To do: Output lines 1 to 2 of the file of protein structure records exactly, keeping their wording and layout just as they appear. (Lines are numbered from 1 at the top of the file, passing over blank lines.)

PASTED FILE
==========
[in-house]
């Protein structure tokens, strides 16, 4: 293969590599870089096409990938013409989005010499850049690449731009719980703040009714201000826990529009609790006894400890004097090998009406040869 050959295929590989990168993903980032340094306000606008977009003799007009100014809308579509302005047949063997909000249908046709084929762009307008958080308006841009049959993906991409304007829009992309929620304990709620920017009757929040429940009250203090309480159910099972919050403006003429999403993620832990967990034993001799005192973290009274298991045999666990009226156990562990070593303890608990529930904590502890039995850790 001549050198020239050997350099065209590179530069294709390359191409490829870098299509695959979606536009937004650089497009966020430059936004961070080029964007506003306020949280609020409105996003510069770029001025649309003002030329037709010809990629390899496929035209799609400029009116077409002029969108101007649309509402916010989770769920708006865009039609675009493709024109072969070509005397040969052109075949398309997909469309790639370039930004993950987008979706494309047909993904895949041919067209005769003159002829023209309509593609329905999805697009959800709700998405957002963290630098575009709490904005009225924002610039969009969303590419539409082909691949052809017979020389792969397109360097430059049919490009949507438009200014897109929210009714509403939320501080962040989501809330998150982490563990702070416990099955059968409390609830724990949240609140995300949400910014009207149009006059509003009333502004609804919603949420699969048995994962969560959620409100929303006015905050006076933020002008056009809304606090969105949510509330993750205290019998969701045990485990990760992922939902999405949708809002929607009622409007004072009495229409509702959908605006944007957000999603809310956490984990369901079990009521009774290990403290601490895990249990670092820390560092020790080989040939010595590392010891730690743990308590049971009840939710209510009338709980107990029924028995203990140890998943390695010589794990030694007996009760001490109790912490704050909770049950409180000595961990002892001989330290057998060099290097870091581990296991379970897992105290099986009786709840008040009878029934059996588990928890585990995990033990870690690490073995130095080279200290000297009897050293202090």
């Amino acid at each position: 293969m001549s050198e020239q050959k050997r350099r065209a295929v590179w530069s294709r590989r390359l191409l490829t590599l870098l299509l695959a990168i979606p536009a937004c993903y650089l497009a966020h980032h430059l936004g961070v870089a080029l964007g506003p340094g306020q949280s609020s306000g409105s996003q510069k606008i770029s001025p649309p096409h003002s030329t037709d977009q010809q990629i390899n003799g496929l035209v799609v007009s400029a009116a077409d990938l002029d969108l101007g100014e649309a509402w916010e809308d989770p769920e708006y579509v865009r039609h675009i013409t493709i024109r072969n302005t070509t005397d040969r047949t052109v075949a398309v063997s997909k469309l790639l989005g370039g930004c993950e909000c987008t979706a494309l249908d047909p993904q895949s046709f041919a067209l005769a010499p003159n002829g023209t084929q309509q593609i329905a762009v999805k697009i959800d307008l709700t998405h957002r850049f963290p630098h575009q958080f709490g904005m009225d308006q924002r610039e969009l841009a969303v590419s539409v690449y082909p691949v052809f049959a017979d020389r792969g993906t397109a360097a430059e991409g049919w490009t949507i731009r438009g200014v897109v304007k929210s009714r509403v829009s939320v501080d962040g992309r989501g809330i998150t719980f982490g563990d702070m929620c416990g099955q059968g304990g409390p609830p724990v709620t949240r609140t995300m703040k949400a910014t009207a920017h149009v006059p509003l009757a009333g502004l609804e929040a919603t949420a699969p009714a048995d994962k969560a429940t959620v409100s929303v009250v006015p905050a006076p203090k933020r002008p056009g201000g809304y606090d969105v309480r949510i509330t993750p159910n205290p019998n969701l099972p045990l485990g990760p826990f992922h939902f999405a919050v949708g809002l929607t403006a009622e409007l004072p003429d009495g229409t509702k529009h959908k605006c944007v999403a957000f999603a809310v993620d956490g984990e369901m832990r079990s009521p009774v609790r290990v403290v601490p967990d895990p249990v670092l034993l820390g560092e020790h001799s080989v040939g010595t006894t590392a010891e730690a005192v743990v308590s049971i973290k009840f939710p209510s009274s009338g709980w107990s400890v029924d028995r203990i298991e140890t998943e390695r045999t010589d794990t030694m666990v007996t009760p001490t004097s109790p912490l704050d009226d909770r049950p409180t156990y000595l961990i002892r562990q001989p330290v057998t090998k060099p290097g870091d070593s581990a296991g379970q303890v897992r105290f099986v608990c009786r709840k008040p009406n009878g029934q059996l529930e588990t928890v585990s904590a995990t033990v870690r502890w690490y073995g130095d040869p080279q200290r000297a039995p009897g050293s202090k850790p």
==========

[in-house]
């Protein structure tokens, strides 16, 4: 293969590599870089096409990938013409989005010499850049690449731009719980703040009714201000826990529009609790006894400890004097090998009406040869 050959295929590989990168993903980032340094306000606008977009003799007009100014809308579509302005047949063997909000249908046709084929762009307008958080308006841009049959993906991409304007829009992309929620304990709620920017009757929040429940009250203090309480159910099972919050403006003429999403993620832990967990034993001799005192973290009274298991045999666990009226156990562990070593303890608990529930904590502890039995850790 001549050198020239050997350099065209590179530069294709390359191409490829870098299509695959979606536009937004650089497009966020430059936004961070080029964007506003306020949280609020409105996003510069770029001025649309003002030329037709010809990629390899496929035209799609400029009116077409002029969108101007649309509402916010989770769920708006865009039609675009493709024109072969070509005397040969052109075949398309997909469309790639370039930004993950987008979706494309047909993904895949041919067209005769003159002829023209309509593609329905999805697009959800709700998405957002963290630098575009709490904005009225924002610039969009969303590419539409082909691949052809017979020389792969397109360097430059049919490009949507438009200014897109929210009714509403939320501080962040989501809330998150982490563990702070416990099955059968409390609830724990949240609140995300949400910014009207149009006059509003009333502004609804919603949420699969048995994962969560959620409100929303006015905050006076933020002008056009809304606090969105949510509330993750205290019998969701045990485990990760992922939902999405949708809002929607009622409007004072009495229409509702959908605006944007957000999603809310956490984990369901079990009521009774290990403290601490895990249990670092820390560092020790080989040939010595590392010891730690743990308590049971009840939710209510009338709980107990029924028995203990140890998943390695010589794990030694007996009760001490109790912490704050909770049950409180000595961990002892001989330290057998060099290097870091581990296991379970897992105290099986009786709840008040009878029934059996588990928890585990995990033990870690690490073995130095080279200290000297009897050293202090």